Hi there tout la gang,

We don't have much to say about research in practice at the Café right now

but we are talking policy and practice over here now: Literacy Enquirers.

Monday, March 3, 2008

a place to do literacy

This is International Adult Learners Week and this IALW will highlight the 60th Anniversary of the Universal Declaration of Human Rights.

"Having a place to do literacy is as important as the literacy itself."

Lyndsay Mollins Koene (yes, we are related).

From the Attawapiskat Fact Sheet:

Where is it? Attawapiskat is an isolated, fly-in community on the coast of James Bay. It is located 455 kilometres north of Timmins, Ontario.

Who are they? The residents of Attawapiskat are known as the “Mushkego” -- the Swampy Cree of western James Bay. There are over 1300 people in the community.

What's the issue? For 8 years, Attawapiskat children have had no school. In 2000, the grade school was closed because children were getting sick from a massive diesel spill under the school. The spill happened in 1979 while the government of Canada was operating the school. Since then, 400 students have had to rely on portables. The community has worked hard to get a new school built. Three federal Indian Affairs Ministers have committed to moving ahead with the project. In December 2007, however, the new Indian Affairs Minister Chuck Strahl arbitrarily cancelled the proposed school. The government claims there is no money for First Nation schools for the next five years. And yet, last year they refused to spend over $109 million that had been allocated for infrastructure projects like schools. This money was sent back to Treasury Board.

Why is this happening? There are two standards for education in Canada. Every non-Native child has guaranteed rights under provincial education standards. The First Nation children of Canada have no such rights. This means that reserve schools are built with inadequate classroom sizes, fewer resources and less special education dollars. A system of educational Apartheid exists in Canada. We must change this appalling double-standard.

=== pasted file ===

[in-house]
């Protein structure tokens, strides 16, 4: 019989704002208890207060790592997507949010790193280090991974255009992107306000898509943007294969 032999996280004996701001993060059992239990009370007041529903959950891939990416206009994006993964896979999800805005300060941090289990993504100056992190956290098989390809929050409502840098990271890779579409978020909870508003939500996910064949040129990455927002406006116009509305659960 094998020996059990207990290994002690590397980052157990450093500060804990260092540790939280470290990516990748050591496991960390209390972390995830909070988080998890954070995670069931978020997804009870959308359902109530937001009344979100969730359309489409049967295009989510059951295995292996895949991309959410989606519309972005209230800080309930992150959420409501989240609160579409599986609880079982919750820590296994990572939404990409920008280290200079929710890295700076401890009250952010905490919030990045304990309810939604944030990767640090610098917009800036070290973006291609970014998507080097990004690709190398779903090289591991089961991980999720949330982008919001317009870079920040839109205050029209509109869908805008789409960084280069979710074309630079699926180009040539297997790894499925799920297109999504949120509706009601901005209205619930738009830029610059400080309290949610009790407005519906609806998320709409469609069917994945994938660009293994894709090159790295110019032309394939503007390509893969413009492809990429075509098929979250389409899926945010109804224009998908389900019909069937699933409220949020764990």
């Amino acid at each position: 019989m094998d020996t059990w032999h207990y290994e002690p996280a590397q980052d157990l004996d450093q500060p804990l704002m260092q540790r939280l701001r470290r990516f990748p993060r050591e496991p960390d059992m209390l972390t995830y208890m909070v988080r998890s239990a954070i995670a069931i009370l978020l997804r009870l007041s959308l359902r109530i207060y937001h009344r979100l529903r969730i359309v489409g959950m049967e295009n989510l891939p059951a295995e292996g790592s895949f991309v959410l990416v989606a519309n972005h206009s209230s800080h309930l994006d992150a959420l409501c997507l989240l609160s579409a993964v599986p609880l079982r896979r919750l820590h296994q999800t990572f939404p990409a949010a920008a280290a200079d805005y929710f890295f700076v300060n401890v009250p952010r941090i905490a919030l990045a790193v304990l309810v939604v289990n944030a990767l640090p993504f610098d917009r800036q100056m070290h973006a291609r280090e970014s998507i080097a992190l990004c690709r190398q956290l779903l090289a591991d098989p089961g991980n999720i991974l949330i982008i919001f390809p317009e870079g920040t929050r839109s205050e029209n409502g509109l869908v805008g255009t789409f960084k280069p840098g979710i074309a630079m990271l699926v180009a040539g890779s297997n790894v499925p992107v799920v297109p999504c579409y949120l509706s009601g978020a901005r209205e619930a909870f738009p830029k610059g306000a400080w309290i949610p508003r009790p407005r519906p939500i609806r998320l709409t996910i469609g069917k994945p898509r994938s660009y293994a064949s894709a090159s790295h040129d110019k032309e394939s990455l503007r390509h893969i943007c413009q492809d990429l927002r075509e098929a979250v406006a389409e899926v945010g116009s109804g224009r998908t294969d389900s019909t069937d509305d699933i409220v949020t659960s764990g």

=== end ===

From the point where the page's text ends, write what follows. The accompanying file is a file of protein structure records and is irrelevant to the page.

(This issue will be a topic of discussion at the Great Moon Gathering next week.)

Happy IALW. Happy UDofHR.

Article 26.

    (1) Everyone has the right to education. Education shall be free, at least in the elementary and fundamental stages. Elementary education shall be compulsory. Technical and professional education shall be made generally available and higher education shall be equally accessible to all on the basis of merit.

    (2) Education shall be directed to the full development of the human personality and to the strengthening of respect for human rights and fundamental freedoms. It shall promote understanding, tolerance and friendship among all nations, racial or religious groups, and shall further the activities of the United Nations for the maintenance of peace.

    (3) Parents have a prior right to choose the kind of education that shall be given to their children.

Article 2.

    Everyone is entitled to all the rights and freedoms set forth in this Declaration, without distinction of any kind, such as race, colour, sex, language, religion, political or other opinion, national or social origin, property, birth or other status. Furthermore, no distinction shall be made on the basis of the political, jurisdictional or international status of the country or territory to which a person belongs, whether it be independent, trust, non-self-governing or under any other limitation of sovereignty.


Robert Pollard said...

Congratulations on your timely choice of theme!

I was delighted to hear about this - via a Google News Alert on "60th Anniversary" "Universal Declaration of Human Rights" - about the International Adult Learners Week and your theme of the 60th Anniversary, and would like to share the website at www.ngo-framework.net - that I have set up for the Planning Committee for the 61st Annual DPI/NGO Conference, 3-5 September, 2008, in Paris, that will also focus on the 60th Anniversary.

The web site contains the full text of the Universal Declaration - and the other four resolutions included in the International Bill of Human Rights, other human rights conventions, pages for the UN committees for some of the principle conventions, and some other UN sites relating to the 60th Anniversary.

Dignity & Justice for All of Us: Being the change we want to see
Rather light a candle than curse the darkness. Eleanor Roosevelt

Wendell Dryden said...

Love that quote. You guys, too. Thks for the effort you make.

Didn't get Any of that neoliberal matrix stuff! But I didn't get the movie either.

I'm more of a Star Trek, "he's literate, Jim, but not as we know it" kind of guy.

Happy UDofHR. ;)

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